By Kaitlyn Degnan
Impunity Watch Reporter, South America
BRASILIA, Brazil — Officials report that infections of the Zika virus have been found in 20 Latin American countries. Zika was originally discovered in Uganda in 1947 and outbreaks have historically been contained to Africa, South East Asia and the Pacific Islands. The disease was first reported in Brazil in May 2015. Although scientists are not yet sure how the disease reached Brazil, it is possible that it travelled with visitors during the 2014 World Cup, or by French Polynesian competitors participating in a canoe race.
While Zika symptoms are usually mild, the concern with this outbreak is that the disease has been linked to a rising number of cases of children born with microcephaly, wherein a child is born with unusually small heads and brain damage. Brazilian health authorities have tracked 4,000 cases of microcephaly since October of 2015. This number is especially concerning considering that only 150 cases were reported during all of 2014.
Some governments in the region have responded to the outbreaks by warning women not to get pregnant, a move that has prompted criticism. Colombia, Ecuador, El Salvador and Jamaica have so far asked women to put off pregnancies for periods of time as short as 8 months (Colombia) to until 2017 (El Salvador). Monica Roa, a member of Women’s Link Worldwide called the move “Incredibly naïve” in a “region where sexual violence is prevalent.”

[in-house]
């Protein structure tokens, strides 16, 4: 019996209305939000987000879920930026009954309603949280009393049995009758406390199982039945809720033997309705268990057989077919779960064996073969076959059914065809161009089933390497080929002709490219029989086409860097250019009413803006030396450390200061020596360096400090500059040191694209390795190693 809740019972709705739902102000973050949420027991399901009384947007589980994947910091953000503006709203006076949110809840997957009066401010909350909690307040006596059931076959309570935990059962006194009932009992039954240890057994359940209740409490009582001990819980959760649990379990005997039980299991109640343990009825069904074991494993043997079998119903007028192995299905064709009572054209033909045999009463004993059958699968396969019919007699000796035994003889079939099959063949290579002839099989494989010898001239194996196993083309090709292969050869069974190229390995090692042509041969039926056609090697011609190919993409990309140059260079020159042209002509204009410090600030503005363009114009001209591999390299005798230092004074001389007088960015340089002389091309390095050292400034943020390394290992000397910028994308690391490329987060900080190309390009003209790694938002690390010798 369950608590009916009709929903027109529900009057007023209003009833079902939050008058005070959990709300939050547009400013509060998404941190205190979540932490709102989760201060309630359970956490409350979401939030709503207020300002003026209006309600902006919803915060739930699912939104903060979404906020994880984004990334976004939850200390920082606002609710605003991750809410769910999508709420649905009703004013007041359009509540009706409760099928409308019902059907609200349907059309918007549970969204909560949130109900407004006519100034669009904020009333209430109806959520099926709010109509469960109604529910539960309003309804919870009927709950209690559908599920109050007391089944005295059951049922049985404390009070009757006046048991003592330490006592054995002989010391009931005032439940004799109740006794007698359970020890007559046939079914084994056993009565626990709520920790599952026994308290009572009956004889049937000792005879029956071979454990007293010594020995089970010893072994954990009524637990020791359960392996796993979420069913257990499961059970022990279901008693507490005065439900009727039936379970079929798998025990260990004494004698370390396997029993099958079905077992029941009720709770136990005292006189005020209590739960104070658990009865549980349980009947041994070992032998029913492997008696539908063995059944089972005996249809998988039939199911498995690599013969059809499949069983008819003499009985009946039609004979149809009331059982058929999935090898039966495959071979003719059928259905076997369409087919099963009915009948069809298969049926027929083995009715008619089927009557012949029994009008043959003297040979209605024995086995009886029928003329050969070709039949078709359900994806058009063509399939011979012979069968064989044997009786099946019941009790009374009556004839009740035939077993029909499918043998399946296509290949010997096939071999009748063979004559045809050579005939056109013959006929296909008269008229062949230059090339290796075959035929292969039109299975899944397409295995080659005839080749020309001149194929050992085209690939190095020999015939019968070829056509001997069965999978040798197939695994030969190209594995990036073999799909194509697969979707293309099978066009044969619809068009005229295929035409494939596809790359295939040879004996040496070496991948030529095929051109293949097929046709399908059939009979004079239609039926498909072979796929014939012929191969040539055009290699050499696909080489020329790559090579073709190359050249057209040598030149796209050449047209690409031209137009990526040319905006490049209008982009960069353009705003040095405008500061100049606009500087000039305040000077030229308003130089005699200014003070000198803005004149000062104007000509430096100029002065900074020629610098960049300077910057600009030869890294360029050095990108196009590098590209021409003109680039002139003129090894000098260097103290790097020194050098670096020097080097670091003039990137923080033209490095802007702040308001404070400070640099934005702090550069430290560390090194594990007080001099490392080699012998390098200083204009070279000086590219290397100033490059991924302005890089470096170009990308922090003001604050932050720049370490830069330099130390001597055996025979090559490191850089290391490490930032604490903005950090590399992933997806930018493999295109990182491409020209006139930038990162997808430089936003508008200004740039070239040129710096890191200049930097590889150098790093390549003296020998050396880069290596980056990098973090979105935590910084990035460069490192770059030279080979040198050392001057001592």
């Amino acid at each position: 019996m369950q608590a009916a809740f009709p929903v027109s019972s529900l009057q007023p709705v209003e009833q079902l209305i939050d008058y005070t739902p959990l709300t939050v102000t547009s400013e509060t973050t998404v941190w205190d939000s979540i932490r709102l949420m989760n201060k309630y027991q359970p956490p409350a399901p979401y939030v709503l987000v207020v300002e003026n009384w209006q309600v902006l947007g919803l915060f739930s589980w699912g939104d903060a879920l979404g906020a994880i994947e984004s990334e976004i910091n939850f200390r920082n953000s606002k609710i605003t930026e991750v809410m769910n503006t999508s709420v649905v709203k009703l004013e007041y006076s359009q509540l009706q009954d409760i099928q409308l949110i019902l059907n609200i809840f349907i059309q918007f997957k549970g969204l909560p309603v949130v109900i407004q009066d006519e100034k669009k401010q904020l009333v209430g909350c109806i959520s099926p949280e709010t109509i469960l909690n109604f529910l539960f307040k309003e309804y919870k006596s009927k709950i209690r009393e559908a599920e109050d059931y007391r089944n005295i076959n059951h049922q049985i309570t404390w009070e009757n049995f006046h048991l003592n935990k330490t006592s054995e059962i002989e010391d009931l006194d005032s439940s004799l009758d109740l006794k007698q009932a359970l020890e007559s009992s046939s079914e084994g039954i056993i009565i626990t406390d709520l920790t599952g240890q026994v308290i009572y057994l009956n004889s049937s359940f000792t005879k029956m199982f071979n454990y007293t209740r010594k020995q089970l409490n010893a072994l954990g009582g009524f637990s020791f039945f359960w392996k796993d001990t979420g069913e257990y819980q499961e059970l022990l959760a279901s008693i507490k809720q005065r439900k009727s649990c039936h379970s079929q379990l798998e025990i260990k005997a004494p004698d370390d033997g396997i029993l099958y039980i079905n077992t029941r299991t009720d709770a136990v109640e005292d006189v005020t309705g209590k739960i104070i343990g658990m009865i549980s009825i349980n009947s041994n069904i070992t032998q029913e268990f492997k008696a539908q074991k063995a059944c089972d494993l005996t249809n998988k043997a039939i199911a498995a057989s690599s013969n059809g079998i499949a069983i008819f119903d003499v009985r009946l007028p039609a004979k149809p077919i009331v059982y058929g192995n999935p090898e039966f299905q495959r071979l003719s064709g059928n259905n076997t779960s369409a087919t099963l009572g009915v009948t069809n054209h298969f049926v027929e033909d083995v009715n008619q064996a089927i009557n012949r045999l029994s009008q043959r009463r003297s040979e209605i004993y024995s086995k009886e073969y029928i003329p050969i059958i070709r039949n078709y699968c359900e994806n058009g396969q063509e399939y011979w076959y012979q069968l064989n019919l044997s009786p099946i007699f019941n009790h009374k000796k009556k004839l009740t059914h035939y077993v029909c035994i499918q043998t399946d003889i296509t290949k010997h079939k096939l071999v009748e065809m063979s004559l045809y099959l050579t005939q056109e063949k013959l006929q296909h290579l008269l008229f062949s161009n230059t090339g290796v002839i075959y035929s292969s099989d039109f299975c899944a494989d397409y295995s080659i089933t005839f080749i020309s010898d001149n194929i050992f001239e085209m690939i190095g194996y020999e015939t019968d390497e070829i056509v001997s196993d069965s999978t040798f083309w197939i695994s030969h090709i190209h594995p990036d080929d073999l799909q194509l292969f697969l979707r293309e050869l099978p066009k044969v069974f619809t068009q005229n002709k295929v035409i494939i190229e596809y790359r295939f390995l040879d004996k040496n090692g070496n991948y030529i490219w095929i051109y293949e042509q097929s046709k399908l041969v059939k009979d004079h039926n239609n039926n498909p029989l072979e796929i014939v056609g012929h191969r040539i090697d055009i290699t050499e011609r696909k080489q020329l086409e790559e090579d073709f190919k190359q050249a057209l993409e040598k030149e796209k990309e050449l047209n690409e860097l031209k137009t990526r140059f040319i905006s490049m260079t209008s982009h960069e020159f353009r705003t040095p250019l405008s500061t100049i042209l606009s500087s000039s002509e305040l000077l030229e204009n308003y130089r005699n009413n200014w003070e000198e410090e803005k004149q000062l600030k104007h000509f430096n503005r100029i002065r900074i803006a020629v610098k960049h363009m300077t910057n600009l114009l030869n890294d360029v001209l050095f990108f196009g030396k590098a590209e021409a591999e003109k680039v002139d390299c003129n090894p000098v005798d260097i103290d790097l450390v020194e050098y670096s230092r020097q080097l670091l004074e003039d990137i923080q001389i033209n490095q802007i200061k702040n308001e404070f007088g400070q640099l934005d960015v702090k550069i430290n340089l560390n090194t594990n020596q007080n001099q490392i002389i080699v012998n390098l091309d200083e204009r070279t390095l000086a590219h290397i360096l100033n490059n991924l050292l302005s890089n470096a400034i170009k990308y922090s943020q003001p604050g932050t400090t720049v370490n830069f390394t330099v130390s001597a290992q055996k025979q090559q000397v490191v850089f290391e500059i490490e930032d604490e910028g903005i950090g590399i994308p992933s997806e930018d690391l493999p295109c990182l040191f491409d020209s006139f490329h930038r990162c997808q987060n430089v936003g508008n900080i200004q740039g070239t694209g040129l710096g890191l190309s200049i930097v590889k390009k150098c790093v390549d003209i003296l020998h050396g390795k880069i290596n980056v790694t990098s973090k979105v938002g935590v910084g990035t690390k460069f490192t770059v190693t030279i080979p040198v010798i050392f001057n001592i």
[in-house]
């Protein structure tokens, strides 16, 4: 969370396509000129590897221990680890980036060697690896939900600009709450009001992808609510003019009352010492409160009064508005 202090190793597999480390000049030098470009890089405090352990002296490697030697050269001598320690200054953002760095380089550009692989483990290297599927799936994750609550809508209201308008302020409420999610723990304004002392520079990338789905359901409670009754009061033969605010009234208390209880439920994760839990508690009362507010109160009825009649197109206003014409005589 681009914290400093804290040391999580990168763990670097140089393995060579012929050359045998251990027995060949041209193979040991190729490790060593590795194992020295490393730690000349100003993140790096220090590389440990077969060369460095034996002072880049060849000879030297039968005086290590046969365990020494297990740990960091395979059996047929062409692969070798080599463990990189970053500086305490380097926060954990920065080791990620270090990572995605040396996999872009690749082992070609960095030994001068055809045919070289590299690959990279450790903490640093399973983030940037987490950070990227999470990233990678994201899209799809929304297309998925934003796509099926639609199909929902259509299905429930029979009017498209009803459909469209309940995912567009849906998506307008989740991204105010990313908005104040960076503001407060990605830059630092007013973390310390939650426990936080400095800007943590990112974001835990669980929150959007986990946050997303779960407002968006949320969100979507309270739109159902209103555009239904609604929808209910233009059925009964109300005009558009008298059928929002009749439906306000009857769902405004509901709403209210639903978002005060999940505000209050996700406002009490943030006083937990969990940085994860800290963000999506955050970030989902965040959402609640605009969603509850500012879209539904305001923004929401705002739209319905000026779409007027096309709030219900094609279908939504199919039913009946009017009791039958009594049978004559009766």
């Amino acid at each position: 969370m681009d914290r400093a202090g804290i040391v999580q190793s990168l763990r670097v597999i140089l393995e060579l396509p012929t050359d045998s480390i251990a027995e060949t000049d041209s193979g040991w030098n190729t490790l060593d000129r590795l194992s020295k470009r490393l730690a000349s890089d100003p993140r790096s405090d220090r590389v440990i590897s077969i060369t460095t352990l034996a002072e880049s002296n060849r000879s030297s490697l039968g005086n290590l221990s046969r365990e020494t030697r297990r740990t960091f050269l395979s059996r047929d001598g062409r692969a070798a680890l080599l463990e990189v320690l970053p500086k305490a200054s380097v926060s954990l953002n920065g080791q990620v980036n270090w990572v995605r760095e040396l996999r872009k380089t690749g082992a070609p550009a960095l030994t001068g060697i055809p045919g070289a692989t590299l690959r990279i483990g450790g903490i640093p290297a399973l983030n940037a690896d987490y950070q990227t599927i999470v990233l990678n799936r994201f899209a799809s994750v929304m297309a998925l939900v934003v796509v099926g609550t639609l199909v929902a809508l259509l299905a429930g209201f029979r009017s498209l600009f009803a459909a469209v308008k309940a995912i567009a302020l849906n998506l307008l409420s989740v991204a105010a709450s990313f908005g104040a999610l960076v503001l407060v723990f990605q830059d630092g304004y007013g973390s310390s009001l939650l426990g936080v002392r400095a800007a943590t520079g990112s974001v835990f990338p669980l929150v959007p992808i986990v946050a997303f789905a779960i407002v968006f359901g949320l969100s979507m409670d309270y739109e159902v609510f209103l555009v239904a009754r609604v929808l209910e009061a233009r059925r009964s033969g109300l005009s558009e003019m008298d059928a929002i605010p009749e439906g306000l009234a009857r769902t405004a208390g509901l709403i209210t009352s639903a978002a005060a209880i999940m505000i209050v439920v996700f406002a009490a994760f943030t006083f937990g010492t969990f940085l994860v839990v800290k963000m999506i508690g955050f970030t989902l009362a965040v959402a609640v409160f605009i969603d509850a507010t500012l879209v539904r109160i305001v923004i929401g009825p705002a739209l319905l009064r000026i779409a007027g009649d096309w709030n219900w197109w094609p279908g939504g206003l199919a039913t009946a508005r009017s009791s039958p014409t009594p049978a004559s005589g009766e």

Brazilian officials have expressed further concern that cases of the virus may be connected to Guillain-Barré syndrome, a rare condition where a person’s immune system attacks their nervous system. Those affected often suffer from paralysis and need life support. The syndrome is usually so rare that it isn’t required to be reported to Brazil’s Health Ministry. However, in the past year, there have been hundreds of cases Guillain-Barré in northeast Brazil, the area most affected by the Zika virus.
The Center for Disease Control is considering Guillain-Barré a serious risk, however they caution that “reports must be treated as anecdotal because little pertinent supporting diagnostic information is available.” The C.D.C and Brazil will be conducting a study to evaluate the connection between Zika and the syndrome.
According to the Pan American Health Organization and the World Health Organization, there is an “increase of congenital anomalies, Guillain-Barré syndrome, and other neurological and autoimmune syndromes in areas where Zika virus is circulating.”
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